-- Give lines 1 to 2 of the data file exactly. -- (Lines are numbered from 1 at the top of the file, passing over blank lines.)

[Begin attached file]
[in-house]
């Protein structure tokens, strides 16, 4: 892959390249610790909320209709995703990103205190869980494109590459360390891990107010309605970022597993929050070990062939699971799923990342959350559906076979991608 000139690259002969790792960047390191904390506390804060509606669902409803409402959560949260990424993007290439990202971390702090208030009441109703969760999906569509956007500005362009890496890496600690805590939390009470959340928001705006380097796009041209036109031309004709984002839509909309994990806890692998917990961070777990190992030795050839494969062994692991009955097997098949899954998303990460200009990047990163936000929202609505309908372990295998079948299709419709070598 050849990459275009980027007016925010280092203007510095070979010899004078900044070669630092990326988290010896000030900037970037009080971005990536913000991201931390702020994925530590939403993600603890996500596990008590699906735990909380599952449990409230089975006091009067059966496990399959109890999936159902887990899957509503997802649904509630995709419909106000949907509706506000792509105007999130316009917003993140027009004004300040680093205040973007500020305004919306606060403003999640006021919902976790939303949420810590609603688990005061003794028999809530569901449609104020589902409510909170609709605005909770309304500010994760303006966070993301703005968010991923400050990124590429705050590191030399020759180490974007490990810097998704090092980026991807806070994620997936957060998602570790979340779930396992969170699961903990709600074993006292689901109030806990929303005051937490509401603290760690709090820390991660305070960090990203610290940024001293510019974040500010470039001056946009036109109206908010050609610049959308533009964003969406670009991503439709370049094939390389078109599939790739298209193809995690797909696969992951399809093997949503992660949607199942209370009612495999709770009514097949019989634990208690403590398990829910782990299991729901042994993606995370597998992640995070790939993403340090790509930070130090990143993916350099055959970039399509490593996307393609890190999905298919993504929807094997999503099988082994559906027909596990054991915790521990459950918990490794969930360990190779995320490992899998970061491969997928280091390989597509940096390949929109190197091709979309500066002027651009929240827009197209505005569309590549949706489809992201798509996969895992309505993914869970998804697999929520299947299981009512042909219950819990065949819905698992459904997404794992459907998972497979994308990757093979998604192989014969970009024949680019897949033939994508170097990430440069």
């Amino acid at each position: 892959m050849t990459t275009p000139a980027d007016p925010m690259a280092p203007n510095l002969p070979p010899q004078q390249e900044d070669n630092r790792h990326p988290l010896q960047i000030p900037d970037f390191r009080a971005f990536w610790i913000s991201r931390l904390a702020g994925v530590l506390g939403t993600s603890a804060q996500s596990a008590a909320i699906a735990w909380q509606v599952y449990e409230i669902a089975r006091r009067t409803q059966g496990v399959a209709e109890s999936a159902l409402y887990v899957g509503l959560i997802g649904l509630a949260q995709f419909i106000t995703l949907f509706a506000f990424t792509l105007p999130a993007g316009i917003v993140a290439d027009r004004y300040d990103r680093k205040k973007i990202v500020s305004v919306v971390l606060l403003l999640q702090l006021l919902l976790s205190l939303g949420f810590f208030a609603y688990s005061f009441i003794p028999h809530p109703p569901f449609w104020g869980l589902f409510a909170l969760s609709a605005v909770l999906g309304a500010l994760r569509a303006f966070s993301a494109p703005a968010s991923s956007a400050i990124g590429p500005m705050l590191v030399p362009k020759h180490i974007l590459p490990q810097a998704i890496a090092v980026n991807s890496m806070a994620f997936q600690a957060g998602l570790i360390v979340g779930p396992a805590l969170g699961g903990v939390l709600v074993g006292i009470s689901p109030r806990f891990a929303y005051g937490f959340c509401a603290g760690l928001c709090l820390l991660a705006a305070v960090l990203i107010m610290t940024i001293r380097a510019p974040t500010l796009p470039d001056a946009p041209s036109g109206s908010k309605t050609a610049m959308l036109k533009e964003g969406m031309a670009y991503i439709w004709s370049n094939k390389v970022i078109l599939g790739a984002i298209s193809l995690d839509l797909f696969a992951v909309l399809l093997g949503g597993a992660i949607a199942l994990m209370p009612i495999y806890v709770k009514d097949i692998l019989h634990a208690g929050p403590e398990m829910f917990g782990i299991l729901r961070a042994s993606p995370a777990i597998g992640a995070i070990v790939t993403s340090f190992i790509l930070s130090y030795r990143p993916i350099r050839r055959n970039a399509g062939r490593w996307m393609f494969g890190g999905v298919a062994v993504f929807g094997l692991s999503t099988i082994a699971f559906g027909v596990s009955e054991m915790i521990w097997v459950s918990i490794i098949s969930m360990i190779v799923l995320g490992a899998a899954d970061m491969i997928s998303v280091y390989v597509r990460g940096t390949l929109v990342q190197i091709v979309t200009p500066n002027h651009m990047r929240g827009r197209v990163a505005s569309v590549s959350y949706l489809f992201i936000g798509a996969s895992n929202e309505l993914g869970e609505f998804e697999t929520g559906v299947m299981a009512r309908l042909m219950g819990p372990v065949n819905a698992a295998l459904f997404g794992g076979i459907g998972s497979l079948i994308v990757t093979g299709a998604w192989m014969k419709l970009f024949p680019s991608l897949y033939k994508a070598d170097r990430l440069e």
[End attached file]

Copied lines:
[in-house]
């Protein structure tokens, strides 16, 4: 892959390249610790909320209709995703990103205190869980494109590459360390891990107010309605970022597993929050070990062939699971799923990342959350559906076979991608 000139690259002969790792960047390191904390506390804060509606669902409803409402959560949260990424993007290439990202971390702090208030009441109703969760999906569509956007500005362009890496890496600690805590939390009470959340928001705006380097796009041209036109031309004709984002839509909309994990806890692998917990961070777990190992030795050839494969062994692991009955097997098949899954998303990460200009990047990163936000929202609505309908372990295998079948299709419709070598 050849990459275009980027007016925010280092203007510095070979010899004078900044070669630092990326988290010896000030900037970037009080971005990536913000991201931390702020994925530590939403993600603890996500596990008590699906735990909380599952449990409230089975006091009067059966496990399959109890999936159902887990899957509503997802649904509630995709419909106000949907509706506000792509105007999130316009917003993140027009004004300040680093205040973007500020305004919306606060403003999640006021919902976790939303949420810590609603688990005061003794028999809530569901449609104020589902409510909170609709605005909770309304500010994760303006966070993301703005968010991923400050990124590429705050590191030399020759180490974007490990810097998704090092980026991807806070994620997936957060998602570790979340779930396992969170699961903990709600074993006292689901109030806990929303005051937490509401603290760690709090820390991660305070960090990203610290940024001293510019974040500010470039001056946009036109109206908010050609610049959308533009964003969406670009991503439709370049094939390389078109599939790739298209193809995690797909696969992951399809093997949503992660949607199942209370009612495999709770009514097949019989634990208690403590398990829910782990299991729901042994993606995370597998992640995070790939993403340090790509930070130090990143993916350099055959970039399509490593996307393609890190999905298919993504929807094997999503099988082994559906027909596990054991915790521990459950918990490794969930360990190779995320490992899998970061491969997928280091390989597509940096390949929109190197091709979309500066002027651009929240827009197209505005569309590549949706489809992201798509996969895992309505993914869970998804697999929520299947299981009512042909219950819990065949819905698992459904997404794992459907998972497979994308990757093979998604192989014969970009024949680019897949033939994508170097990430440069």